Now all was peaceful, and in either camp
Sweet converse held the soldiers; on the grass
They place the meal, and pour the mingled cup;
Bright glows the turf upon the friendly fire;
On mutual couch with stories of their fights,
They while the sleepless hours in talk away;
'Where stood the ranks arrayed, from whose right hand
The quivering lance was sped:' and while they boast,
Or challenge, deeds of prowess in the war,
Faith is renewed and trust. Thus envious fate
Made worse their doom, and all the crimes to be
Grew with their love. For when Petreius knew
The treaties made, himself and all his camp
Sold to the foe, he stirred his guard to work
An impious slaughter: the defenceless foe
Flung headlong forth: and parted fond embrace
By stroke of weapon and in streams of blood.
And thus in words of wrath, to stir the war:
'Of Rome forgetful, to your faith forsworn!
'And could ye not with victory gained return,
'Restorers of her liberty, to Rome?
'Lose then! but losing call not Caesar lord.
'While still your swords are yours, with blood to shed
'In doubtful battle, while the fates are hid,
'Will you like cravens to your master bear
'Doomed eagles? Will you ask upon your knees
'That Caesar deign to treat his slaves alike,
'And spare, forsooth, like yours, your leaders' lives?5
'Nay! never shall our safety be the price
'Of base betrayal! Not for boon of life
'We wage a civil war. This name of peace
'Drags us to slavery. Ne'er from depths of earth,
'Fain to withdraw her wealth, should toiling men
'Draw store of iron; ne'er entrench a town;
'Ne'er should the war-horse dash into the fray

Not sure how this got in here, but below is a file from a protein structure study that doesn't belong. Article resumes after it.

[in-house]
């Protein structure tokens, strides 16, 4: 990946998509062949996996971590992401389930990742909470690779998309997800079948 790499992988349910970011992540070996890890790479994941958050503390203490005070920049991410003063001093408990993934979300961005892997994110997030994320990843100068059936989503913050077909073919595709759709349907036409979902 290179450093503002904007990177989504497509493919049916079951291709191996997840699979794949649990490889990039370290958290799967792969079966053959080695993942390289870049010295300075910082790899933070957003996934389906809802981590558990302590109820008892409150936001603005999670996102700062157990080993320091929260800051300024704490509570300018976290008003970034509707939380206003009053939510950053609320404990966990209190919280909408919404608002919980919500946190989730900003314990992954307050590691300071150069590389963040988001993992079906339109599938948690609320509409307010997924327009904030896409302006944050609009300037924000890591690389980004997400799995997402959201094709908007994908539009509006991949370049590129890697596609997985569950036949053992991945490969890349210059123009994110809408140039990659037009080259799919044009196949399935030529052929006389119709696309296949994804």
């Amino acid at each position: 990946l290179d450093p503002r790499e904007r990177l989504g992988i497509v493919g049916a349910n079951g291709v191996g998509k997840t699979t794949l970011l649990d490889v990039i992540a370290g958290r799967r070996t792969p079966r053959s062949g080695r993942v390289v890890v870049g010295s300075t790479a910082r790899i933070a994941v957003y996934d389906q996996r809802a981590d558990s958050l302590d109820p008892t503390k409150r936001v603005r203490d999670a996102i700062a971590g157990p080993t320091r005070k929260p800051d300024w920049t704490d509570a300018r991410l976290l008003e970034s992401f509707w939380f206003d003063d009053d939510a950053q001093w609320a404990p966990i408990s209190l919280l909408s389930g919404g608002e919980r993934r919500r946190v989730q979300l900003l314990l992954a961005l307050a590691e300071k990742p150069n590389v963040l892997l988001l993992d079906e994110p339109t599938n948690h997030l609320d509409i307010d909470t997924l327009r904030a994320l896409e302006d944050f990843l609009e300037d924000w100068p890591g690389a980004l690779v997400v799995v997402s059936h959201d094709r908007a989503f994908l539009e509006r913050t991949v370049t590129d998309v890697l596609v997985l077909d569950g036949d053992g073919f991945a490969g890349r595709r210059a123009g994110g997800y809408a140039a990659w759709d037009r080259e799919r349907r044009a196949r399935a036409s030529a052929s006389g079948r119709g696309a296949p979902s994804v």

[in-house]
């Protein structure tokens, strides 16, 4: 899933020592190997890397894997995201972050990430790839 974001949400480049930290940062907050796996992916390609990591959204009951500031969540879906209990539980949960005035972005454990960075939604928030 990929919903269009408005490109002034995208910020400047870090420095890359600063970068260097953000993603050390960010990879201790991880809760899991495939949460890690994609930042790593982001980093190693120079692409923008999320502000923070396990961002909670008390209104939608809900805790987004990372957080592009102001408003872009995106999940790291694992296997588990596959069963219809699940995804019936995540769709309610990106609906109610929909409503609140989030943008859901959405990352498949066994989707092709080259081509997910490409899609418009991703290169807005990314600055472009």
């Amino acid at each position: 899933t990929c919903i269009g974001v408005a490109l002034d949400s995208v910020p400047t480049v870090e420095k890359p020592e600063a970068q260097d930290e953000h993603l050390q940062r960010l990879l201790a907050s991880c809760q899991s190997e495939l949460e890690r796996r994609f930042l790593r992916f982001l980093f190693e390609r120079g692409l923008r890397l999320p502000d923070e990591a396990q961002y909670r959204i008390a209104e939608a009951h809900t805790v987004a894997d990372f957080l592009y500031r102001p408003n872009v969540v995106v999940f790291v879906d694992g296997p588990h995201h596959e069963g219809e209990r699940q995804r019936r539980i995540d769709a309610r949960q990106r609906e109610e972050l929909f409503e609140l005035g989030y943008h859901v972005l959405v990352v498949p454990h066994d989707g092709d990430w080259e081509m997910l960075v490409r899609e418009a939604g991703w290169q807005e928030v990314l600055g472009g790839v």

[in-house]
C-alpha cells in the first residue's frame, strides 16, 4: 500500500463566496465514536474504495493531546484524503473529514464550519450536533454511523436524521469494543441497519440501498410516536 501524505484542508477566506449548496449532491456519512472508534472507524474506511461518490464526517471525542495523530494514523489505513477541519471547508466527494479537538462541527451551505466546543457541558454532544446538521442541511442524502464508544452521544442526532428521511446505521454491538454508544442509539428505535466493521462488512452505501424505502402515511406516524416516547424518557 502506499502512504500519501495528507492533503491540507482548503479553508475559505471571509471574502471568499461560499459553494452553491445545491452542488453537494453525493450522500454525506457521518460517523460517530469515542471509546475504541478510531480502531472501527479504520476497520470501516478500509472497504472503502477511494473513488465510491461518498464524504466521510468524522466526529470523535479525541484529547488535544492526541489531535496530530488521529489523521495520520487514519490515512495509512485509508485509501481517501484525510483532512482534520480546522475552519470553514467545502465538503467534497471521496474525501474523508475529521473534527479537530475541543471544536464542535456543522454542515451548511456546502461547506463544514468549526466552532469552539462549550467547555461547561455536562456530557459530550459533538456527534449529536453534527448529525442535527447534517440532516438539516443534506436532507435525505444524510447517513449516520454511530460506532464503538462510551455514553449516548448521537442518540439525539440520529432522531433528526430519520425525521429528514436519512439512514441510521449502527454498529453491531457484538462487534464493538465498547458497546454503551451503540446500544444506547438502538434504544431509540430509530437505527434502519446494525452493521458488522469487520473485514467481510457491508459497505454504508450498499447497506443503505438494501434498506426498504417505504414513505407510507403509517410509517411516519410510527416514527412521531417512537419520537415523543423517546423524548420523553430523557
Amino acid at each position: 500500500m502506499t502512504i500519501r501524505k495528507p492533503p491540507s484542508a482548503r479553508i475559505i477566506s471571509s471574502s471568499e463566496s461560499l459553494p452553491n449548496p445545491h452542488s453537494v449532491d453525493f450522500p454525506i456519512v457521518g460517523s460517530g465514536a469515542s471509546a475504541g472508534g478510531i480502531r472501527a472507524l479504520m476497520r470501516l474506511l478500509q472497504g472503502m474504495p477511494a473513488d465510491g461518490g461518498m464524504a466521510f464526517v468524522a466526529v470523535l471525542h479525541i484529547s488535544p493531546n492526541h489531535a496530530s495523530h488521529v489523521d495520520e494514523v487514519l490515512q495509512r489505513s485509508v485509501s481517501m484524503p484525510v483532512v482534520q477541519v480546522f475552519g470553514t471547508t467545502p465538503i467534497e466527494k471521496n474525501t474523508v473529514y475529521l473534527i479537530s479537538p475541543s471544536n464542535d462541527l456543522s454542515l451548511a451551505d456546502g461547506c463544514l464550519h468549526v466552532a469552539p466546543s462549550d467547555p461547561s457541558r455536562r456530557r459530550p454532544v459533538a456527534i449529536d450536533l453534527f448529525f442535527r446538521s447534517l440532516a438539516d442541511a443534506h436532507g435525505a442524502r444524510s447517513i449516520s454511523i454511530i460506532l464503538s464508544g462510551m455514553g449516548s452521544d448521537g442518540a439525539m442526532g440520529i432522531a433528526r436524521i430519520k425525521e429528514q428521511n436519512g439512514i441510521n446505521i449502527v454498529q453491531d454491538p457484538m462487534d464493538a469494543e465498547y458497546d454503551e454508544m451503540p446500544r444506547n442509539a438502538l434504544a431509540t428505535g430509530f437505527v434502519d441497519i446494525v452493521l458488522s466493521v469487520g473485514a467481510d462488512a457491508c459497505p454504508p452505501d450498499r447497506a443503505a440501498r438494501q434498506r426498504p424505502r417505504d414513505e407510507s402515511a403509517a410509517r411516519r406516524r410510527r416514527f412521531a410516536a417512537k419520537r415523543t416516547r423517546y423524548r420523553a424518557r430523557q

'Nor fleet with turret bulwarks breast the main,
If freedom ever could for peace be sold,
And fame unsoiled: 'tis true our foes are sworn
To cursed crime; should you whose cause is just,
And who may hope for pardon in defeat,
Hold cheap your honour? Shame upon your peace!
Thou callest, Magnus, ignorant of fate,
From all the world thy powers, and dost entreat
Monarchs of distant realms, while haply here
We in our treaties bargain for thy-life! '
Thus did he stir their minds and rouse anew
The love of impious battle. So when beasts
Grown strange to forests, long confined in dens,
Their fierceness lose, and learn to bear with man;
Once should they taste of blood, their thirsty jaws
Swell at the touch, and all the ancient rage
Comes back upon them till they hardly spare
Their keeper. Thus they rush on every crime:
And blows which dealt in blindness of affray
Might seem the crimes of chance, or of the gods
Wreaking their hate, such recent vows of love
Made monstrous, horrid. Where they lately spread
The mutual couch and banquet, and embraced
Some new-found friend, now falls the fatal blow
Upon the self-same breast; and though at first
Groaning at the fell chance, they drew the sword;
Hate rises as they strike, the murderous arm
Confirms the doubtful will: in dreadful joy
Through the wild camp they smote their kinsmen down;
And carnage raged unchecked; and each man strove,
Proud of his crime, before his leader's face
To prove his shamelessness of guilt.

1 Fuso: either spacious, outspread; or, poured into the land (referring to the estuaries) as Mr. Haskins prefers; or, poured round the island. Portable leathern skiffs seem to have been in common use in Caesar's time in the English Channel. These were the rowing boats of the Gauls.(Mommsen, vol. iv., 219.)

2 Compare Book I., 520.

3 Compare the passage in Tacitus, 'Hist.,' ii., 45, in which the historian describes how the troops of Otho and Vitellius wept over each other after the battle and deplored the miseries of a civil war. “'Victi victoresque in lacrumas effusi, sortem civilium armorum misera latitia detestantes.'

4 Saecula nostra may refer either to Lucan's own time or to the moment arrived at in the poem; or it may, as Francken suggests, have a more general meaning.

5 Petenda est? -- is it fit that you should beg for the lives of your leaders? Mr. Haskins says, 'shall you have to beg for them?' But it means that to do so is the height of disgrace.